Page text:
Managing workplace mental health more effectively
Yesterday was National Stress Awareness Day, a day created by mental health charity, Mind, to encourage people to take a moment to think about their wellbeing. It’s also a great opportunity for employers to look at what more they can do to support mental wellbeing at work.
The latest figures from the Health and Safety Executive (HSE), released last week, show that work-related stress and mental illness now accounts for over half of work absences. In total, 15.4 million working days were lost in 2017/2018 as a result of mental ill health, up from 12.5 million last year. This equates to 57.3% of the 26.8 million work days lost to ill health.
“While a new 24-hour mental health hotline along with funding for a new mental health service were announced by Chancellor Philip Hammond as part of the Autumn Budget last week, it is clear that employers need to be more proactive in addressing workplace mental health and supporting their employees more effectively,” said Neil Mountford, chair, UK EAPA.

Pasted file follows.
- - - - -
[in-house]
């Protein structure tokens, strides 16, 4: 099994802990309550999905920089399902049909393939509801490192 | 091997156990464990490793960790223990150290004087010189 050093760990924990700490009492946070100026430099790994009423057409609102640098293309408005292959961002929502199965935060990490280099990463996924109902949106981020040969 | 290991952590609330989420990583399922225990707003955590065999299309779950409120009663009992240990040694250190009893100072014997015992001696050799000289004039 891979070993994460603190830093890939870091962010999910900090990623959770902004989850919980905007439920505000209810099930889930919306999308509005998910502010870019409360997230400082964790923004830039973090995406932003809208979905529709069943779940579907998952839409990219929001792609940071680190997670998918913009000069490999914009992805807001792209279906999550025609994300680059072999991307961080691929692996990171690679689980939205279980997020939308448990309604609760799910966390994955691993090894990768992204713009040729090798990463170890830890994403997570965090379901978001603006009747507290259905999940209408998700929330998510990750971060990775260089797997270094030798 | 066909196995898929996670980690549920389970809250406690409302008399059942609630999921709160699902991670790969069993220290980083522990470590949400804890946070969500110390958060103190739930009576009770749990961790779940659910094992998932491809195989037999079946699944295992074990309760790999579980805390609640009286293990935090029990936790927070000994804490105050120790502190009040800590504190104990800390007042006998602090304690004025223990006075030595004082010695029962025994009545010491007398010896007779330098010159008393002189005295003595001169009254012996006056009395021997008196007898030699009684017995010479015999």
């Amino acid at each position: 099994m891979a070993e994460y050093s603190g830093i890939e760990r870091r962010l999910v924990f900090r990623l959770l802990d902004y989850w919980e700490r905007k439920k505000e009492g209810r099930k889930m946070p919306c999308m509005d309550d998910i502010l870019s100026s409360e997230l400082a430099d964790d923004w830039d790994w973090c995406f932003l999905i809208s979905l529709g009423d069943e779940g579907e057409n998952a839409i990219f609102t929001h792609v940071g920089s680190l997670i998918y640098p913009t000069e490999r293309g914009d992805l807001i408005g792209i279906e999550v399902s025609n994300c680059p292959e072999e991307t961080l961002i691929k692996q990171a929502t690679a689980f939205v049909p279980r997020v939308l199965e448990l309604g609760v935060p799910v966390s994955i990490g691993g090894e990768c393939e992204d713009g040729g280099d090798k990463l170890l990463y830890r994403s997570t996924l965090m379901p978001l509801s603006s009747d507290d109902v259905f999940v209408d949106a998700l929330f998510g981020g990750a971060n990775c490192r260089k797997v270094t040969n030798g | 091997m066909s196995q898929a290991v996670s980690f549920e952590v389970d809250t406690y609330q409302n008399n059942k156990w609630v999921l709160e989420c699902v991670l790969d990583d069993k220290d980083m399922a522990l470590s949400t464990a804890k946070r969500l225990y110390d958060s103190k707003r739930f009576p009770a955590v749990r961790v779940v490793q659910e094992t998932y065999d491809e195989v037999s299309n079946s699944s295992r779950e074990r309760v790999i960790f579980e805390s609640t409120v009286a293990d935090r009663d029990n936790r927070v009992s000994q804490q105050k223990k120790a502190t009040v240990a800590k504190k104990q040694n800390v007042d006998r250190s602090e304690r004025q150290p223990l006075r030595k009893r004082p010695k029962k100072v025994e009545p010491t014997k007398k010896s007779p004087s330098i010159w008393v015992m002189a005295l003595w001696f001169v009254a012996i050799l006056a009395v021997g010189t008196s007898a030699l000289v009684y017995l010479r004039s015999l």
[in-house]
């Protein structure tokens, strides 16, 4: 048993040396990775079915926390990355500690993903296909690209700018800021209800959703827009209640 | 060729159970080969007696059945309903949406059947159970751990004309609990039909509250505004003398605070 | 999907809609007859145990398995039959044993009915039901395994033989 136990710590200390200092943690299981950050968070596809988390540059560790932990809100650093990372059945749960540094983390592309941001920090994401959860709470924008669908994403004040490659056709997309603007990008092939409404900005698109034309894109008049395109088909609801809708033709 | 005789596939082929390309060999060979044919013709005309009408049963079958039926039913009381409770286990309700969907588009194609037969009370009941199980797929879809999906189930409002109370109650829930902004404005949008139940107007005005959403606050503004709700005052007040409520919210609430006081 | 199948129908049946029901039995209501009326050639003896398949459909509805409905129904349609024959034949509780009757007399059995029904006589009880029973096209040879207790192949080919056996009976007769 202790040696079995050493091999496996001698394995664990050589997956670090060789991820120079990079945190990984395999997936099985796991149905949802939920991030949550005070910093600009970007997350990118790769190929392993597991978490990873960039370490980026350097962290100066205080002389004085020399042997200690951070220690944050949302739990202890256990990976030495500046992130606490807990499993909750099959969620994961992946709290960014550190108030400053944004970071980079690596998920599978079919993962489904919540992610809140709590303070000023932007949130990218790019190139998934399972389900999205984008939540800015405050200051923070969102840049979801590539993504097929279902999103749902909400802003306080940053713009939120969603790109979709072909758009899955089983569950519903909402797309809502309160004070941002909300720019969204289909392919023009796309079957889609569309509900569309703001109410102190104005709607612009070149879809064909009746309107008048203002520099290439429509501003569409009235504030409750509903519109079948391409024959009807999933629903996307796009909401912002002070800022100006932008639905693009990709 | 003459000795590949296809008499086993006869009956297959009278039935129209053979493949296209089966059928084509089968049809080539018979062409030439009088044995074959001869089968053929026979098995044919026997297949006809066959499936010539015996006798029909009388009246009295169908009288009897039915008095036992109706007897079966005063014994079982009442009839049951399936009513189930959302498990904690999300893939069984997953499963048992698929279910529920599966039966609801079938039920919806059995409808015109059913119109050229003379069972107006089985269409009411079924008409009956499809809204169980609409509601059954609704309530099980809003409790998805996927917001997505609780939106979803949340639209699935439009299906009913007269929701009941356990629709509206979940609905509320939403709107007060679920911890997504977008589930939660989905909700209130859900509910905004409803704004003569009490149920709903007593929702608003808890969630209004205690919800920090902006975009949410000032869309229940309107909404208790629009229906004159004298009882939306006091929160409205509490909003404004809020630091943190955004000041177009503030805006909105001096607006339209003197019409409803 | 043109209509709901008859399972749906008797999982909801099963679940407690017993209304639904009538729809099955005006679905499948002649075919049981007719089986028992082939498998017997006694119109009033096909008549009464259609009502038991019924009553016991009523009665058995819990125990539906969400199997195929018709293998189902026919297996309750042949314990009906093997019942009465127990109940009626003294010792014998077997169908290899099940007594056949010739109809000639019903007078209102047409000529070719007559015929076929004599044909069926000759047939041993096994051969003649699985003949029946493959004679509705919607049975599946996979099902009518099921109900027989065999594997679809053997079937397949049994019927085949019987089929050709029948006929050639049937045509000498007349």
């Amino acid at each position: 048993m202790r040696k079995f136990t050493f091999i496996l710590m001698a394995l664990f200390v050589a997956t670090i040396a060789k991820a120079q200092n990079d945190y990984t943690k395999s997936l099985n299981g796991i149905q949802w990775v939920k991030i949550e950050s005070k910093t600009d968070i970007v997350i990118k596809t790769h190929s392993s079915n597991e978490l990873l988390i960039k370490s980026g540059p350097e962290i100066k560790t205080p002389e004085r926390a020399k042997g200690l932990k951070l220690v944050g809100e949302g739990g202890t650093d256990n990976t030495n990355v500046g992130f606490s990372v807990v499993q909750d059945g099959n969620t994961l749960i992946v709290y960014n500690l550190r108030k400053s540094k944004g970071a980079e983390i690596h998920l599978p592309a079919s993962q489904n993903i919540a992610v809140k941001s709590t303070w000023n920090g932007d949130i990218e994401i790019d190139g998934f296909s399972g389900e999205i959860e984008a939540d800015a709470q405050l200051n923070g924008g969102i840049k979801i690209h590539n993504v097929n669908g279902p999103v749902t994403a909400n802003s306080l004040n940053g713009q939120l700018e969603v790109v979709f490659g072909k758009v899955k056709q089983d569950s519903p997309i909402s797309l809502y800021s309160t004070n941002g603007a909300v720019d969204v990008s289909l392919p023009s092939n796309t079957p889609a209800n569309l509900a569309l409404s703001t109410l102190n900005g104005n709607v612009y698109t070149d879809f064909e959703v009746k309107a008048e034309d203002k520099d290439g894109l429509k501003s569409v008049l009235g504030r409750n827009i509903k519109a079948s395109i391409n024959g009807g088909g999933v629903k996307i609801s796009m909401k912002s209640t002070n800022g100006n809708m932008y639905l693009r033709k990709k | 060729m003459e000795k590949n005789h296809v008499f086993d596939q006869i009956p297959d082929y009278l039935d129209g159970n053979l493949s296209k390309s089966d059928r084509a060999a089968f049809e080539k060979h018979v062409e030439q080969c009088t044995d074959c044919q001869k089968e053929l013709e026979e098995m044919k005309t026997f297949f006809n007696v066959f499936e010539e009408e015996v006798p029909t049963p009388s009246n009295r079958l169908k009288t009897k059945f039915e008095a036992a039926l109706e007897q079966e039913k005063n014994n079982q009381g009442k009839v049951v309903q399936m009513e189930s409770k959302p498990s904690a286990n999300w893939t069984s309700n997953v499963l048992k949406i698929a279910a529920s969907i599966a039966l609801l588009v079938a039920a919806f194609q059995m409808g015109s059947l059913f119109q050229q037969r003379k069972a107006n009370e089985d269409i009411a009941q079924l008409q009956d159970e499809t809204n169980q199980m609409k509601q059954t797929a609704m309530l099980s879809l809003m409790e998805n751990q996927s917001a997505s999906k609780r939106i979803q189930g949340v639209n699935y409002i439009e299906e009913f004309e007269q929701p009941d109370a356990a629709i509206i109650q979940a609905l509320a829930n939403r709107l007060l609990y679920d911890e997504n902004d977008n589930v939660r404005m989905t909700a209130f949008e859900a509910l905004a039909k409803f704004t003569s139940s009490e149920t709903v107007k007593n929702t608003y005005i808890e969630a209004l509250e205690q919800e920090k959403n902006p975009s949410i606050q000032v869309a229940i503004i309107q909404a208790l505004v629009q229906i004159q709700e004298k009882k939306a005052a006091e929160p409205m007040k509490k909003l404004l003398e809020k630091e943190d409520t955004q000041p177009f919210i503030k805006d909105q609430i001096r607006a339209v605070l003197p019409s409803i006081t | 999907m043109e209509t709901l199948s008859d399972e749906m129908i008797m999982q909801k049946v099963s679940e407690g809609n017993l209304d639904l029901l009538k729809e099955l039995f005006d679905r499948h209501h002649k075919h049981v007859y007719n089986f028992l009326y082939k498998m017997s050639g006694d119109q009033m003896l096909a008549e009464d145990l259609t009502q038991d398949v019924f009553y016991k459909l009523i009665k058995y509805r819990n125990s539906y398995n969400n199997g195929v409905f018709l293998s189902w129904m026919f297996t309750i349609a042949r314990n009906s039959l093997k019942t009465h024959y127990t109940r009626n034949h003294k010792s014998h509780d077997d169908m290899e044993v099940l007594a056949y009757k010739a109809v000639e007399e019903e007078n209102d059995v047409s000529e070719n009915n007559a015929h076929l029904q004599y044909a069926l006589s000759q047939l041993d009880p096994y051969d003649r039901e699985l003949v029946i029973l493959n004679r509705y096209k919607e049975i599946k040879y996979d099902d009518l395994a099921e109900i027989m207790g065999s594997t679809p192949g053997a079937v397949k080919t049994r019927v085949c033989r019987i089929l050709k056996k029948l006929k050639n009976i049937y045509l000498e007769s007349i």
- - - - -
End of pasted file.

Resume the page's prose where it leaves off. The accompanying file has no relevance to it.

It is positive to note that a recent survey by EAPA registered provider, Aon, shows that businesses are taking an increasingly strategic approach. Aon’s UK Health Survey found that 41% of businesses currently have a mental health strategy in place and 43% more are looking to create one. “Many businesses aim to build this strategy as a core part of their employee benefits provision, recognising that the right employee benefits play a critical role in prevention, early diagnosis, treatment and longer-term support,” explained Charles Alberts, head of health management at Aon.
“EAPs are a key of that mental health strategy and we are seeing EAPs adapting and evolving to keep pace with the changing needs of employers and their employees,” said Neil Mountford. “The biggest impact is in a re-positioning of how an EAP is used, away from the last resort for serious issues and concerns towards being a more everyday source of advice and support – less the counsellor and more a friendly colleague who has the right answers. Employers are also becoming increasingly aware of the importance of data and that the more an EAP is promoted, the more it is used and that means more data is collected on employee concerns and levels of physical and mental wellbeing. This then provides an early warning system on organisational wellbeing and evidence to inform better HR strategy-making.”
“We urge employers to consult with their EAP providers and tap into their experience and expertise to better understand how EAP programmes can be used most effectively to support a wider wellbeing strategy,” said Neil.